Kashmir conflict continues to affect millions of lives, int’l mediation termed vital

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ISLAMABAD: The Kashmir conflict is ingrained with numerous constraints and complexities, and it only continues to get more and more compounded as time passes. The conflict demands the international community’s attention and arbitration to be resolved for the sake of the millions of lives of the region’s inhabitants, and the peace the people of Pakistan and India deserve to progress for the future, says a Press release.
These views were expressed by Victoria Schofield, an eminent British historian, author, scholar and biographer with a particular interest in South Asia and Kashmir conflict, during an exclusive talk held at the Institute of Policy Studies (IPS) on the topic of ‘Kashmir: The Way Forward’.
Schofield, who has visited both sides of the disputed territory many times and had opportunities to interview locals from both sides to ascertain their opinion regarding the whole situation, lamented that the people in the Indian occupied territory were still living traumatic lives, there were a number of civilian deaths and arrests every day, and armed soldiers roam the streets.
The speaker termed the whole situation a grave humanitarian crisis that needs the urgent attention of the world community, pressing that these human rights violations in IOJK need to be documented and reach the right places on a consistent basis.
Schofield also reminded that the Simla Agreement does not bind Pakistan and India to resolve the Kashmir conflict only through ‘bilateral means’.
She said, the Agreement states that both the countries will try to resolve the issue bilaterally or through any other mutually agreed means. She stressed that this latter clause in the agreement needs to be highlighted to seek international mediation over the issue, which is critical as India’s hubris has continued to obstruct an amicable and bilateral resolution to the pain and suffering of the people of Kashmir.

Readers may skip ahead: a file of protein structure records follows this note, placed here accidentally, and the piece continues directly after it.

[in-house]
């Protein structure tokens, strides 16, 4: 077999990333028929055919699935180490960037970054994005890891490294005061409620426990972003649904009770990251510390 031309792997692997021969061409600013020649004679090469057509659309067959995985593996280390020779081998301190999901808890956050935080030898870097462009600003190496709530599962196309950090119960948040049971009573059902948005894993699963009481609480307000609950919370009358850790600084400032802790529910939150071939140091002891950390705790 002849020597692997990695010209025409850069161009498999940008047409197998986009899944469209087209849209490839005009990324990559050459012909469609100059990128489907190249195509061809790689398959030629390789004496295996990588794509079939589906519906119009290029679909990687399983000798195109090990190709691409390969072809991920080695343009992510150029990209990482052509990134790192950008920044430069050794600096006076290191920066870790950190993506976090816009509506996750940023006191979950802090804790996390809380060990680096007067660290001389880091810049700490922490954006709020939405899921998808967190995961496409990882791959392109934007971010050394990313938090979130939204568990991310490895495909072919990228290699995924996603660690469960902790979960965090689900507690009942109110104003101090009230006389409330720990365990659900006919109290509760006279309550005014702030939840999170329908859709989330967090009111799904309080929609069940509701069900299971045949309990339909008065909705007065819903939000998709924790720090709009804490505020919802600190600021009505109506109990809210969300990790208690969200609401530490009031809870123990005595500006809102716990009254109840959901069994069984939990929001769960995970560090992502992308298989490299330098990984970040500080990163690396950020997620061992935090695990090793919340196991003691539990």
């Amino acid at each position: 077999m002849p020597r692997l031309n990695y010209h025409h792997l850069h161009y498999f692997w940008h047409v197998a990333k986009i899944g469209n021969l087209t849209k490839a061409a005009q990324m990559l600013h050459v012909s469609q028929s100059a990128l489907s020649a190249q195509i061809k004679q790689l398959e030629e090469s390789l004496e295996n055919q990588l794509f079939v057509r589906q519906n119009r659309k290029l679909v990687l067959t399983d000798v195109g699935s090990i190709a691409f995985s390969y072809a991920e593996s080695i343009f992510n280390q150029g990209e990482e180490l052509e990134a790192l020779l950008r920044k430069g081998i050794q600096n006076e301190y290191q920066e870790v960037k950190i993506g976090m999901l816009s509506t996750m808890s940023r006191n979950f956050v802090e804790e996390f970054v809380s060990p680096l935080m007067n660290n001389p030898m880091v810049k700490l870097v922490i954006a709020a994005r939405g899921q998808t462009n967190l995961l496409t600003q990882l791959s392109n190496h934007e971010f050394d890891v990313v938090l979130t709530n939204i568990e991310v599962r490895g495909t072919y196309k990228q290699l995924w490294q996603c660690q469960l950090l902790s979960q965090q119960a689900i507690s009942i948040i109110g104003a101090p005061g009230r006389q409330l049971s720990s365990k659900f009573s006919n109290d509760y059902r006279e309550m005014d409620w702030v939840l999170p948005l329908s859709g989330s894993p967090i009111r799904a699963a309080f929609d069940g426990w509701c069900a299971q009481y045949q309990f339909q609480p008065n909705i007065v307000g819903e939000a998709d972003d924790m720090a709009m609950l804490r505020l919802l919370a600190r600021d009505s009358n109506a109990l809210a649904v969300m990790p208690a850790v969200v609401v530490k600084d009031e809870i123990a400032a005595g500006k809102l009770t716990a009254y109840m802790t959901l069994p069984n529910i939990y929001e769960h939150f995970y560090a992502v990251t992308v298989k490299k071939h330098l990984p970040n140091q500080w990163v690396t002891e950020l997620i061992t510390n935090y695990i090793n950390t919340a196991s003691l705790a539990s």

She further opined that the resolution of this over 75-year-old issue needs to involve multiple stakeholders, including China because of its claim to Aksai Chin and Trans Karakoram Tract.
She was of the view that the people of Azad Jammu & Kashmir and the Gilgit-Baltistan region, the Indian-Occupied Jammu, Kashmir Valley and Ladakh region may not necessarily have a similar opinion over the matter.
The session presided over by the IPS’ Vice Chairman Ambassador (Retd) Syed Abrar Hussain, was also joined by Ambassador (Retd) Ishtiaq Hussain Andrabi, Brigadier (Retd) Said Nazir Mohmand, Farzana Yaqoob, former AJK minister and secretary, IPS-Working Group on Kashmir, Syed Abu Ahmad Akif, former federal secretary, and Advocate Nasir Qadri, founder, Legal Forum for the Oppressed Voices of Kashmir (LFOVK), among others.
Several young activists hailing from the Indian-occupied territory of Jammu & Kashmir, including Dr Mujahid Gilani, and Ahmed bin Qasim, the son of long detained Kashmiri leaders Qasim Faktoo and Asiya Andrabi, also participated in the discussion after the talk.
The Kashmiri youth partaking in a session also voiced their opinion, stating that the ongoing human rights violations in Kashmir were just the symptoms emerging from the disease of illegal occupation. Its status quo was being protected by the Indian government, bureaucracy, military, and legal institutions together.
In his closing remarks, Ambassador (Retd) Syed Abrar Hussain stated that Pakistan has always tried to seek a resolution to this issue both through dialogue and in the form of international mediation on a number of occasions. India however remains adamant in its unilateral stance, he added.
He reiterated that Kashmiris are the principal party to the international conflict, and no resolution would be achievable without empowering them with their right of self-determination.